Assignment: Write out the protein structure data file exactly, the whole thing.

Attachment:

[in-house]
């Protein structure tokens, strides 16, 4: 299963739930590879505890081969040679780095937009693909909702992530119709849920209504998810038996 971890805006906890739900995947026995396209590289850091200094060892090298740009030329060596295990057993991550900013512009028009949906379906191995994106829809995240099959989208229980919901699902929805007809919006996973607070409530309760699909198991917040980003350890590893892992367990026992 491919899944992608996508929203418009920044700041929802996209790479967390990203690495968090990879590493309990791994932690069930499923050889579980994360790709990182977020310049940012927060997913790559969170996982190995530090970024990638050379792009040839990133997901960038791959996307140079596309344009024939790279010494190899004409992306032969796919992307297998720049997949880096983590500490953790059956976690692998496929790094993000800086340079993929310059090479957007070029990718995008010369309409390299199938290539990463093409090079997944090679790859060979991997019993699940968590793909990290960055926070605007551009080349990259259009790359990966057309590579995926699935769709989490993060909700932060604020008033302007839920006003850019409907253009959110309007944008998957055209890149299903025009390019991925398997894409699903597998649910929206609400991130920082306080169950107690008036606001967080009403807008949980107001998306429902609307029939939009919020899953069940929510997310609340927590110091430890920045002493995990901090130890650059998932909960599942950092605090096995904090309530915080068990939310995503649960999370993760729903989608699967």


[in-house]
């Protein structure tokens, strides 16, 4: 299963739930590879505890081969040679780095937009693909909702992530119709849920209504998810038996 971890805006906890739900995947026995396209590289850091200094060892090298740009030329060596295990057993991550900013512009028009949906379906191995994106829809995240099959989208229980919901699902929805007809919006996973607070409530309760699909198991917040980003350890590893892992367990026992 491919899944992608996508929203418009920044700041929802996209790479967390990203690495968090990879590493309990791994932690069930499923050889579980994360790709990182977020310049940012927060997913790559969170996982190995530090970024990638050379792009040839990133997901960038791959996307140079596309344009024939790279010494190899004409992306032969796919992307297998720049997949880096983590500490953790059956976690692998496929790094993000800086340079993929310059090479957007070029990718995008010369309409390299199938290539990463093409090079997944090679790859060979991997019993699940968590793909990290960055926070605007551009080349990259259009790359990966057309590579995926699935769709989490993060909700932060604020008033302007839920006003850019409907253009959110309007944008998957055209890149299903025009390019991925398997894409699903597998649910929206609400991130920082306080169950107690008036606001967080009403807008949980107001998306429902609307029939939009919020899953069940929510997310609340927590110091430890920045002493995990901090130890650059998932909960599942950092605090096995904090309530915080068990939310995503649960999370993760729903989608699967």